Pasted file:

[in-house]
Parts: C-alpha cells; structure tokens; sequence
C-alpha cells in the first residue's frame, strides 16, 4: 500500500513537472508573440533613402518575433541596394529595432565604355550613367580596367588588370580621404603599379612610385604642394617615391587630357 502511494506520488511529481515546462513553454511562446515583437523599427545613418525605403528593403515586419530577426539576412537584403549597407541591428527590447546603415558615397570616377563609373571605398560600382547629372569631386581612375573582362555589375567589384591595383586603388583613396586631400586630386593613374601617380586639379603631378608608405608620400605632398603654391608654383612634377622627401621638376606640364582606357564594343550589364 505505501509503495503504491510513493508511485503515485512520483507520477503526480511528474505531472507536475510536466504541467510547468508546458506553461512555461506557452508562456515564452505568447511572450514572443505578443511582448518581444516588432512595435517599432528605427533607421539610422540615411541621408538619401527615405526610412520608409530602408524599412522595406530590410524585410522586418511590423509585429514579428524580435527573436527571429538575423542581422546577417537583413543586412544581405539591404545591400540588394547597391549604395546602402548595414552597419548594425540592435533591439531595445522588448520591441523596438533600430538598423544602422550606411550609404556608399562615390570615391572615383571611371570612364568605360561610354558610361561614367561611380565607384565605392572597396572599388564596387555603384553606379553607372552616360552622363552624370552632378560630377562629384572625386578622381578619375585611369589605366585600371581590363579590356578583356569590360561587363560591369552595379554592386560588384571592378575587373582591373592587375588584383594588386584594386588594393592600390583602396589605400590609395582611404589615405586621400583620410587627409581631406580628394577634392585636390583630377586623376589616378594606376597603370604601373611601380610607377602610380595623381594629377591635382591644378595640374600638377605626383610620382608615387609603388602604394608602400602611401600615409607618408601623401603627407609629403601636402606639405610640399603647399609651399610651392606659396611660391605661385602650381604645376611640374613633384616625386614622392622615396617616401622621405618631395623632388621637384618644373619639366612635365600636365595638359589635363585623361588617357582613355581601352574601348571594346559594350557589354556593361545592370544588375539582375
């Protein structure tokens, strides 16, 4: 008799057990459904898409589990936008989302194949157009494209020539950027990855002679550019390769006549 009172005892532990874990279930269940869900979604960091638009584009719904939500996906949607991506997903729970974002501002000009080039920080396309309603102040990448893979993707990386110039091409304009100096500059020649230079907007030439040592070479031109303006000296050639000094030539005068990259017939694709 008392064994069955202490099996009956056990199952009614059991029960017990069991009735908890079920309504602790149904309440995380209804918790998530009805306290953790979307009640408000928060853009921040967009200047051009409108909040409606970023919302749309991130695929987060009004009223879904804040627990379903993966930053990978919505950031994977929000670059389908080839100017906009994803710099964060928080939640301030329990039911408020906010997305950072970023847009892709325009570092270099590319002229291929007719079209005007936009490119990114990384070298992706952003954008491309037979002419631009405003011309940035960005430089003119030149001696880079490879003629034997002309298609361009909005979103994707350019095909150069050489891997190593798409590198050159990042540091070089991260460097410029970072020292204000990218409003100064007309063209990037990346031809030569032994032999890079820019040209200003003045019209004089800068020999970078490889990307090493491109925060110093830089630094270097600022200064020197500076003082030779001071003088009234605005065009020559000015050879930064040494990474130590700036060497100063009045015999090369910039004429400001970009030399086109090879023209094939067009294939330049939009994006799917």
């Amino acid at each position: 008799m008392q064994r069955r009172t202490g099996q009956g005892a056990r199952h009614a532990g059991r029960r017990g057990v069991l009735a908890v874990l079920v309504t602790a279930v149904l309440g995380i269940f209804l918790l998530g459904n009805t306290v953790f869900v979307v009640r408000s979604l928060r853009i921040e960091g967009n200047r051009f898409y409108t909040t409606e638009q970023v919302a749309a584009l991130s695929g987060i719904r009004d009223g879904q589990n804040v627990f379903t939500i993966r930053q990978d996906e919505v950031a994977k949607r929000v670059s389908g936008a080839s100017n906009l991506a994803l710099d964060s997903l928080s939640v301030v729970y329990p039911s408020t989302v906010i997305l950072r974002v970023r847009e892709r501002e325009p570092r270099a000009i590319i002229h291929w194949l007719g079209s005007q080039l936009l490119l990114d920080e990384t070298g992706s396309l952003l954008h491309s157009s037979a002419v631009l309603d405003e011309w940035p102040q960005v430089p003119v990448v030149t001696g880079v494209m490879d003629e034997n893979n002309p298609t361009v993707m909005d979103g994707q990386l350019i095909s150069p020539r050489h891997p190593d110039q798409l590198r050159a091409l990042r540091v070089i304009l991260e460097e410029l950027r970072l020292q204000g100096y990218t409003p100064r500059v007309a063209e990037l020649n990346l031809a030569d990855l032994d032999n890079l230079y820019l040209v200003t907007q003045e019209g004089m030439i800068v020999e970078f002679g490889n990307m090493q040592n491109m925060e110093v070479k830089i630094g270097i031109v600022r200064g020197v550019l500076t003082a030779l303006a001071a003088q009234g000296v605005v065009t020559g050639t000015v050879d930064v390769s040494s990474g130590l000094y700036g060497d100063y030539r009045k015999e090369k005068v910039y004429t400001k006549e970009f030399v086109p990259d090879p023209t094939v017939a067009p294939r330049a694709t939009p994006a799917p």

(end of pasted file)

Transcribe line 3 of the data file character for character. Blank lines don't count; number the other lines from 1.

C-alpha cells in the first residue's frame, strides 16, 4: 500500500513537472508573440533613402518575433541596394529595432565604355550613367580596367588588370580621404603599379612610385604642394617615391587630357 502511494506520488511529481515546462513553454511562446515583437523599427545613418525605403528593403515586419530577426539576412537584403549597407541591428527590447546603415558615397570616377563609373571605398560600382547629372569631386581612375573582362555589375567589384591595383586603388583613396586631400586630386593613374601617380586639379603631378608608405608620400605632398603654391608654383612634377622627401621638376606640364582606357564594343550589364 505505501509503495503504491510513493508511485503515485512520483507520477503526480511528474505531472507536475510536466504541467510547468508546458506553461512555461506557452508562456515564452505568447511572450514572443505578443511582448518581444516588432512595435517599432528605427533607421539610422540615411541621408538619401527615405526610412520608409530602408524599412522595406530590410524585410522586418511590423509585429514579428524580435527573436527571429538575423542581422546577417537583413543586412544581405539591404545591400540588394547597391549604395546602402548595414552597419548594425540592435533591439531595445522588448520591441523596438533600430538598423544602422550606411550609404556608399562615390570615391572615383571611371570612364568605360561610354558610361561614367561611380565607384565605392572597396572599388564596387555603384553606379553607372552616360552622363552624370552632378560630377562629384572625386578622381578619375585611369589605366585600371581590363579590356578583356569590360561587363560591369552595379554592386560588384571592378575587373582591373592587375588584383594588386584594386588594393592600390583602396589605400590609395582611404589615405586621400583620410587627409581631406580628394577634392585636390583630377586623376589616378594606376597603370604601373611601380610607377602610380595623381594629377591635382591644378595640374600638377605626383610620382608615387609603388602604394608602400602611401600615409607618408601623401603627407609629403601636402606639405610640399603647399609651399610651392606659396611660391605661385602650381604645376611640374613633384616625386614622392622615396617616401622621405618631395623632388621637384618644373619639366612635365600636365595638359589635363585623361588617357582613355581601352574601348571594346559594350557589354556593361545592370544588375539582375